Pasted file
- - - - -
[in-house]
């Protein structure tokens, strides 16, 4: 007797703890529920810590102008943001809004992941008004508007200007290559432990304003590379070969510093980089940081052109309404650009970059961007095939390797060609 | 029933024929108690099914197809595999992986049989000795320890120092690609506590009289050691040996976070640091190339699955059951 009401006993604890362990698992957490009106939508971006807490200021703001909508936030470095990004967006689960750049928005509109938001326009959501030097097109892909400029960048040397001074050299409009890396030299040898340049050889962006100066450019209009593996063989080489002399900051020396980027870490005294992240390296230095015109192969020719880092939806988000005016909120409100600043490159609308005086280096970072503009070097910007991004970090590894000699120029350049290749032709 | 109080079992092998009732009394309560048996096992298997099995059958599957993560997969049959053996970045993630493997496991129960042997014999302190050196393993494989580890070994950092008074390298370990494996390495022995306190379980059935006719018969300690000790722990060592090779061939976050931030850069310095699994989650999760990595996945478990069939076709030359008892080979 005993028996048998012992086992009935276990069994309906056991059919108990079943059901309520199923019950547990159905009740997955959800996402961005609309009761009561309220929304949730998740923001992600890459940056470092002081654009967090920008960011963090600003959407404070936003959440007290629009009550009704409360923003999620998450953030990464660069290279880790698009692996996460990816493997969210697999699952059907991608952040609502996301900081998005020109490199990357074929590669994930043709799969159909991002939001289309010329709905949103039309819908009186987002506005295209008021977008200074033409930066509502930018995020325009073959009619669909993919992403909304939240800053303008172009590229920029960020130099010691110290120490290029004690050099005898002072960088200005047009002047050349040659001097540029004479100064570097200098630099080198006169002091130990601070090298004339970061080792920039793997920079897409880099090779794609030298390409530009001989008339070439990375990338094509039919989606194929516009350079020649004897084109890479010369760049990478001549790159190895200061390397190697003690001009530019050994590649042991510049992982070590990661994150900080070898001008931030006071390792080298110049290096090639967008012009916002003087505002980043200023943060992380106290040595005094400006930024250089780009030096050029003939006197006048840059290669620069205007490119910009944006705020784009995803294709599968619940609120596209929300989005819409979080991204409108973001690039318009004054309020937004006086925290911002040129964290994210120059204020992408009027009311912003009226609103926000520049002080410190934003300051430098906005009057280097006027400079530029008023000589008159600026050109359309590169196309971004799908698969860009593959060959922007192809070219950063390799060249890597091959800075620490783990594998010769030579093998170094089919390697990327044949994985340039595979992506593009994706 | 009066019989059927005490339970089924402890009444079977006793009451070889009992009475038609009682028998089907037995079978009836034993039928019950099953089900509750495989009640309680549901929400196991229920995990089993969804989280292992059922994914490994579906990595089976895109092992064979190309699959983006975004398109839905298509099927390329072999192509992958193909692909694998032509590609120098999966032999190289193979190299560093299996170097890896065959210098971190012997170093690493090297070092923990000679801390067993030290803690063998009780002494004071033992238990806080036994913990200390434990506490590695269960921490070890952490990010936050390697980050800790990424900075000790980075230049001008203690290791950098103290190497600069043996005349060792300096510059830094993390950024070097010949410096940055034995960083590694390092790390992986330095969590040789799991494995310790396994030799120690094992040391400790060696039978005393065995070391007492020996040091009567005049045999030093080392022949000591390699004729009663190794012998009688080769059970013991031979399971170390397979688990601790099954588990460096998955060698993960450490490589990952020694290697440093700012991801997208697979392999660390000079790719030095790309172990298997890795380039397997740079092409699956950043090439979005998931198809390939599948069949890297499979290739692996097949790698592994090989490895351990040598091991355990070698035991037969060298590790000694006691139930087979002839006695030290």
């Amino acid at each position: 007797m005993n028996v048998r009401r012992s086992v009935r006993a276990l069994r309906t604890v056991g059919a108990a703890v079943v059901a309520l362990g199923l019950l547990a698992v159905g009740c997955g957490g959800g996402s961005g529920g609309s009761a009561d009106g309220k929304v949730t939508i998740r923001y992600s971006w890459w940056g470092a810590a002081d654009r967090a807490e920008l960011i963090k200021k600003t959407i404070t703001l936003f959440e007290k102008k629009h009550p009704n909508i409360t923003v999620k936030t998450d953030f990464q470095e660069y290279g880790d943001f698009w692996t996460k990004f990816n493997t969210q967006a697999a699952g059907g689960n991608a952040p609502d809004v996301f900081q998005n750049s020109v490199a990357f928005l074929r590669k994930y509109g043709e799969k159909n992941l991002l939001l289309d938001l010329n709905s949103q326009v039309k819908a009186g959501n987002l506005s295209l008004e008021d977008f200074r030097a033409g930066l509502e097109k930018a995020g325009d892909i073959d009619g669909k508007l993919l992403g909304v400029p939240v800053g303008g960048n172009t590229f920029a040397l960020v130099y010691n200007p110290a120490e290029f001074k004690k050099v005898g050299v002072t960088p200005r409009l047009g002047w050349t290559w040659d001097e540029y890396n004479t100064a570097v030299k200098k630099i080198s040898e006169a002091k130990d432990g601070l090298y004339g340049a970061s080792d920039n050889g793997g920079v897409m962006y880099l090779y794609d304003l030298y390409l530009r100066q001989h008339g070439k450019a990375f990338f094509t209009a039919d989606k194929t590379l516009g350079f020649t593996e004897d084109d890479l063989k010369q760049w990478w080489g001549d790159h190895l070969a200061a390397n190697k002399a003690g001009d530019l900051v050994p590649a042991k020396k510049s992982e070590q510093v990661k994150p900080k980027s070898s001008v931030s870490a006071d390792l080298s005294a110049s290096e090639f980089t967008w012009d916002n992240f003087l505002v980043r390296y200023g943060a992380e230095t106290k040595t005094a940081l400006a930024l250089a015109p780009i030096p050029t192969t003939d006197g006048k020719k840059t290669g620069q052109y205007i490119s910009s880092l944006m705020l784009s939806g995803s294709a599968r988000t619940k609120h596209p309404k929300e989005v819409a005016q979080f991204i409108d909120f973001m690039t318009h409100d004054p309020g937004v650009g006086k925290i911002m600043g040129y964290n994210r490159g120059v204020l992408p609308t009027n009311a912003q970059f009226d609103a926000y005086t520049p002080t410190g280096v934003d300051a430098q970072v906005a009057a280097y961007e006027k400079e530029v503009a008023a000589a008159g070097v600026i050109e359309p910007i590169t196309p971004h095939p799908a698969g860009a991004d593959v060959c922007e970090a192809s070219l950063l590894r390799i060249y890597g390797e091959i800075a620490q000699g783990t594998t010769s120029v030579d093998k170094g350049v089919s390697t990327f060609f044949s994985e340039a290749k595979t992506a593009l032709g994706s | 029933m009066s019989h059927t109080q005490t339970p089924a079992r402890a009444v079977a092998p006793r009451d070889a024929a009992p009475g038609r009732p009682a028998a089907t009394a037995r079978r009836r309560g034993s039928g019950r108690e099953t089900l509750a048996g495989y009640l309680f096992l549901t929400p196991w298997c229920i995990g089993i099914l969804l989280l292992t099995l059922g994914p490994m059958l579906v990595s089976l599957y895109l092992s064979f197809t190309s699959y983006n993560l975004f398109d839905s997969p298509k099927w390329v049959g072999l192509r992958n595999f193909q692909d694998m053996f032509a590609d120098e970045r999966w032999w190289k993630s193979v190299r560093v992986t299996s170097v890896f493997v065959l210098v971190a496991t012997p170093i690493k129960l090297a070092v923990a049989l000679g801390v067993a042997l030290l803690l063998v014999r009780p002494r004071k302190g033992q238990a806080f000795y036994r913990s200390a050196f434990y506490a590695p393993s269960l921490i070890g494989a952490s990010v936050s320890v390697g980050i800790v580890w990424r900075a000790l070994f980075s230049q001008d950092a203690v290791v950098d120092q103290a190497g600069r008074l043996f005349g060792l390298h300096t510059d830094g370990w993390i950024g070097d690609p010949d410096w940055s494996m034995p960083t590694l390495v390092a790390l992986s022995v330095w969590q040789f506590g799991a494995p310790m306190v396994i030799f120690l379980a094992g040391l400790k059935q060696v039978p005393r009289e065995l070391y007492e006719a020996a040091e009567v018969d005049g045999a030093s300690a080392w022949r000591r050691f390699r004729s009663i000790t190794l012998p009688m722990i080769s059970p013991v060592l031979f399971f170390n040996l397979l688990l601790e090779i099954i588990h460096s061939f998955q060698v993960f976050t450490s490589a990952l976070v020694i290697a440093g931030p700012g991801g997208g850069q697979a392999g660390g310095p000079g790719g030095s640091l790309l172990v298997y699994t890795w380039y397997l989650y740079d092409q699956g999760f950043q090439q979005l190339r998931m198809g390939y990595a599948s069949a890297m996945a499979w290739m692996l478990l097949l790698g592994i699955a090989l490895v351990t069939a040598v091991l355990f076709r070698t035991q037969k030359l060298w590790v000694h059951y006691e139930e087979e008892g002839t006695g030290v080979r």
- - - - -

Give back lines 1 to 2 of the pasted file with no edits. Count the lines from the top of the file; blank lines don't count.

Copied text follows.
[in-house]
């Protein structure tokens, strides 16, 4: 007797703890529920810590102008943001809004992941008004508007200007290559432990304003590379070969510093980089940081052109309404650009970059961007095939390797060609 | 029933024929108690099914197809595999992986049989000795320890120092690609506590009289050691040996976070640091190339699955059951 009401006993604890362990698992957490009106939508971006807490200021703001909508936030470095990004967006689960750049928005509109938001326009959501030097097109892909400029960048040397001074050299409009890396030299040898340049050889962006100066450019209009593996063989080489002399900051020396980027870490005294992240390296230095015109192969020719880092939806988000005016909120409100600043490159609308005086280096970072503009070097910007991004970090590894000699120029350049290749032709 | 109080079992092998009732009394309560048996096992298997099995059958599957993560997969049959053996970045993630493997496991129960042997014999302190050196393993494989580890070994950092008074390298370990494996390495022995306190379980059935006719018969300690000790722990060592090779061939976050931030850069310095699994989650999760990595996945478990069939076709030359008892080979 005993028996048998012992086992009935276990069994309906056991059919108990079943059901309520199923019950547990159905009740997955959800996402961005609309009761009561309220929304949730998740923001992600890459940056470092002081654009967090920008960011963090600003959407404070936003959440007290629009009550009704409360923003999620998450953030990464660069290279880790698009692996996460990816493997969210697999699952059907991608952040609502996301900081998005020109490199990357074929590669994930043709799969159909991002939001289309010329709905949103039309819908009186987002506005295209008021977008200074033409930066509502930018995020325009073959009619669909993919992403909304939240800053303008172009590229920029960020130099010691110290120490290029004690050099005898002072960088200005047009002047050349040659001097540029004479100064570097200098630099080198006169002091130990601070090298004339970061080792920039793997920079897409880099090779794609030298390409530009001989008339070439990375990338094509039919989606194929516009350079020649004897084109890479010369760049990478001549790159190895200061390397190697003690001009530019050994590649042991510049992982070590990661994150900080070898001008931030006071390792080298110049290096090639967008012009916002003087505002980043200023943060992380106290040595005094400006930024250089780009030096050029003939006197006048840059290669620069205007490119910009944006705020784009995803294709599968619940609120596209929300989005819409979080991204409108973001690039318009004054309020937004006086925290911002040129964290994210120059204020992408009027009311912003009226609103926000520049002080410190934003300051430098906005009057280097006027400079530029008023000589008159600026050109359309590169196309971004799908698969860009593959060959922007192809070219950063390799060249890597091959800075620490783990594998010769030579093998170094089919390697990327044949994985340039595979992506593009994706 | 009066019989059927005490339970089924402890009444079977006793009451070889009992009475038609009682028998089907037995079978009836034993039928019950099953089900509750495989009640309680549901929400196991229920995990089993969804989280292992059922994914490994579906990595089976895109092992064979190309699959983006975004398109839905298509099927390329072999192509992958193909692909694998032509590609120098999966032999190289193979190299560093299996170097890896065959210098971190012997170093690493090297070092923990000679801390067993030290803690063998009780002494004071033992238990806080036994913990200390434990506490590695269960921490070890952490990010936050390697980050800790990424900075000790980075230049001008203690290791950098103290190497600069043996005349060792300096510059830094993390950024070097010949410096940055034995960083590694390092790390992986330095969590040789799991494995310790396994030799120690094992040391400790060696039978005393065995070391007492020996040091009567005049045999030093080392022949000591390699004729009663190794012998009688080769059970013991031979399971170390397979688990601790099954588990460096998955060698993960450490490589990952020694290697440093700012991801997208697979392999660390000079790719030095790309172990298997890795380039397997740079092409699956950043090439979005998931198809390939599948069949890297499979290739692996097949790698592994090989490895351990040598091991355990070698035991037969060298590790000694006691139930087979002839006695030290």